Lexicon

Borrowings

Ilokano's vocabulary has a closer affinity to languages from Borneo. Foreign accretion comes largely from Spanish, followed by English and smatterings of Hokkien (Min Nan), Arabic and Sanskrit.

Examples of Borrowing
Word Source Original Meaning Ilokano meaning
arak Arabic drink similar to sake generic alcoholic drink
karma Sanskrit deed (see Buddhism) spirit
Sanglay Hokkien to deliver goods to deliver/Chinese merchant
agbuldos English to bulldoze to bulldoze
kuarta Spanish copper coin money
kumusta Spanish greeting "How are you?" how are you










Common expressions

Yes Wen
No Saan or Haan
How are you? Kumusta ka?
Good day Naimbag nga aldaw
Good morning Naimbag a bigat
Good afternoon Naimbag a malem
Good evening Naimbag a rabii
What is your name? Ania ti naganmo? (often contracted to Aniat' naganmo?)
Where's the bathroom? Ayanna ti banio?
I love you Ay-ayatenka or Ipatpategka
Sorry Pakawan or Dispensar
Goodbye Agpakadaakon or Kastan/Kasta pay (Till then) or Sige (Okay) or Innakon (I'm going)

Numbers (Bilang), Days, Months

Numbers
0 ibbong OR awan OR sero (English zero) OR itlog (Ilokano slang, "egg")
0.25 (1/4) kakappat
0.50 (1/2) kagudua
1 maysa
2 dua
3 tallo
4 uppat
5 lima
6 innem
7 pito
8 walo
9 siam
10 sangapulo
11 sangapulo ket maysa
20 duapulo
50 limapulo
100 sangagasut
1000 sangaribu
1000000 sangariwriw
1000000000 sangabilion (English, billion)

Days and months are of Spanish origin:

Days of the Week
Monday Lunes
Tuesday Martes
Wednesday Mierkoles
Thursday Huebes
Friday Biernes
Saturday Sabado
Sunday Domingo
Months
January Enero    July Hulio
February Pebrero August Agosto
March Marso September Settiembre
April Abril October Oktubre
May Mayo November Nobiembre
June Hunio December Disiembre
Units of time
second kanito OR segundo
minute minuto OR daras
day aldaw
week lawas OR domingo
month bulan
year tawen OR anio

To mention time, Ilokanos use a mixture of Spanish and Ilokano:

1:00 a.m. A la una iti bigat (One in the morning)
2:30 p.m. A las dos imedia iti malem (in Spanish, Son las dos y media de la tarde or "half past two in the afternoon")

Ilokano uses a mixture of ilokano and Spanish numbers. Traditionally ilokano numbers are used for quantities and Spanish numbers for time of days and references. Examples:

Spanish: Mano ti tawenmo? Beintiuno How old are you? Twenty one

Luktanyo dagiti Bibliayo iti libro ni Juan capitulo tres bersikolo diesiseis. Open your Bibles to the book of John chapter three verse sixteen.

Ilokano: Mano a kilo a bagas ti kayatmo? Sangapulo laeng. How many kilos of rice do you want? Ten only.

Adda dua nga ikan kenkuana. He has two fish.

More Ilokano words

  • adda = there is
  • adalem = deep
  • adayo = far
  • ading = younger brother/sister
  • adu = many, plenty
  • agtaltalon = farmer
  • aldaw = day
  • ania = what
  • aysus! = Oh, Jesus/Oh, my God!
  • aray! = Ouch!
  • apay = why
  • apong = grandparent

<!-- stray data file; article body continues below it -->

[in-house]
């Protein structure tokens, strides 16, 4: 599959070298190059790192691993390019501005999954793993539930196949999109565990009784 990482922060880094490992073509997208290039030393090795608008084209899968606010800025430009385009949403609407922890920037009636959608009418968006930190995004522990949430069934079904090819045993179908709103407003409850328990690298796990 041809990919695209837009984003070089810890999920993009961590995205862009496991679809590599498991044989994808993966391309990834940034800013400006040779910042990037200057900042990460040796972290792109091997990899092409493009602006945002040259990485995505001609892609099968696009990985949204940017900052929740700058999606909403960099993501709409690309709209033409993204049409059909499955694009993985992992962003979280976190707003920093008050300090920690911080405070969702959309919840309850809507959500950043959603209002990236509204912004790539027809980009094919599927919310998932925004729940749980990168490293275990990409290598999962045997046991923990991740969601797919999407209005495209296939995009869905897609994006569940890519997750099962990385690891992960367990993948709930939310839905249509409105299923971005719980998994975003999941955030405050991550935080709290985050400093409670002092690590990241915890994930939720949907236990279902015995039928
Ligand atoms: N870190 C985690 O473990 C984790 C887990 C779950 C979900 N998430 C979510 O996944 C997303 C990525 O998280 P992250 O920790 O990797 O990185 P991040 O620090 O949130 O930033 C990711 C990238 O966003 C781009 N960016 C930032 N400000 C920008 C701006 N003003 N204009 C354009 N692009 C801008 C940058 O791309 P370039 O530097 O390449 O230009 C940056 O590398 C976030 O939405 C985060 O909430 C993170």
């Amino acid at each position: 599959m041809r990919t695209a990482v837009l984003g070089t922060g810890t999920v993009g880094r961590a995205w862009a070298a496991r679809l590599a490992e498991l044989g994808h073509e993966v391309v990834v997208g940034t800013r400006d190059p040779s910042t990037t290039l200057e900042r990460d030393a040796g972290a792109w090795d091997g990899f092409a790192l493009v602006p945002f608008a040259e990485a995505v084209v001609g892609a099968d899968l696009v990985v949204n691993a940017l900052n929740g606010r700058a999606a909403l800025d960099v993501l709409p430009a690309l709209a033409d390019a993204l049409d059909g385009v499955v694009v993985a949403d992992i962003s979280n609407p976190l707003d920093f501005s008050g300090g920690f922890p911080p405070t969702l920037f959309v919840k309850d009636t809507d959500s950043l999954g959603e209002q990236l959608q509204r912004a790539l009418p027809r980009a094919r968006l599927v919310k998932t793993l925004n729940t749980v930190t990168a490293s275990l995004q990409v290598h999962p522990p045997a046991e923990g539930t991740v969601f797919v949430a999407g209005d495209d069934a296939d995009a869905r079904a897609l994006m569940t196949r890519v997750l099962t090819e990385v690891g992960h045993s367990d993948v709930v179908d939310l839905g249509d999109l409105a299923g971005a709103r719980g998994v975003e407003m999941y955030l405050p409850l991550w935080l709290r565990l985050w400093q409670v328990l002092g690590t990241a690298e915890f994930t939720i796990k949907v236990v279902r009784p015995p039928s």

• apong baket = grandmother
  • apong lakay = grandfather
  • apoy = fire
  • asideg = near
  • awan = nothing
  • ayat = love
  • baba = down
  • babai = female
  • bakla = effeminate male
  • baket = old women / wife
  • balla/bagtit = crazy
  • banglo = fragrance
  • bangsit = stink
  • bassit = little
  • basul = fault, wrongdoing
  • bigat = morning
  • bisin = hungry
  • (ag)buya = (to) watch
  • gayyem = friend
  • kaanakan = niece / nephew
  • kabsat = sibling
  • kannawan = right
  • kannigid = left
  • kasinsin = cousin
  • katawa = laugh
  • kayat = like
  • dakkel = big
  • danum = water
  • dayaw = respect
  • inang = mother
  • ladaw = late
  • lalaki = male
  • lakay = old man / husband
  • lemmeng = hide
  • ling-et = sweat
  • lugar = place
  • magna = walk
  • malem = afternoon
  • manang = older sister or relative; can also be applied to women a little older than the speaker
  • mangan = eat
  • manong = older brother or relative; can also be applied to men a little older than the speaker
  • mari = female friend/mother
  • nabara = warm
  • nabudo = itchy
  • nana = grandmother
  • nasam-it = sweet
  • naalsem = sour
  • nailet = tight
  • nalaing = intelligent, genius
  • nalamiis = cold
  • nalawa = wide
  • ngato = top
  • napait = bitter
  • naapgad = salty
  • (na)pintas = beautiful (woman)
  • napigket = sticky
  • napudot = hot
  • nasayaat = good
  • nataraki = cute (man, slightly impolite connotation, but properly used on an animal, as for a rooster)
  • (na)guapo = handsome (man)
  • pari = close male friend/father (priest)
  • pustaan = bet or wager
  • rabaw = on top
  • rabii = night
  • riing = wake up
  • ruar = outside
  • (na)rugit = dirty/dirt
  • sadut = lazy
  • (na)sakit = (it) hurts
  • (ag)sangit = (to) cry
  • takrot = coward/afraid
  • tata = grandfather
  • tatang = father
  • (ag)takder = (to) stand
  • taray = run
  • tayag = height
  • (ag)tugaw = (to) sit
  • turog = sleep
  • ubing = child
  • unnat = straight

See also

Notes

  1. ^ The reverse is true for the vowel /u/ where it has two representations in native words. The vowel /u/ is written o when it appears in the last syllable of the word or of the root, for example kitaemonto /ki.ta.e.mun.tu/. In addition, e represents two vowels in the southern dialect: [ɛ] and [ɯ].
  2. ^ The diphthong /ei/ is a variant of /ai/.
  3. ^ The distinction between /o/ and /u/ is minimal.
  4. ^ Words that begin with a vowel begin with a glottal stop. This is not shown in the orthography. When it occurs within a word, a hyphen is used to represent it, for example lab-ay [lab.ʔaj].
  5. ^ a b c d e f g Letters in parentheses are orthographic conventions that are used.

External links

Wikilogo
Ilokano language edition of Wikipiniana, the free encyclopedia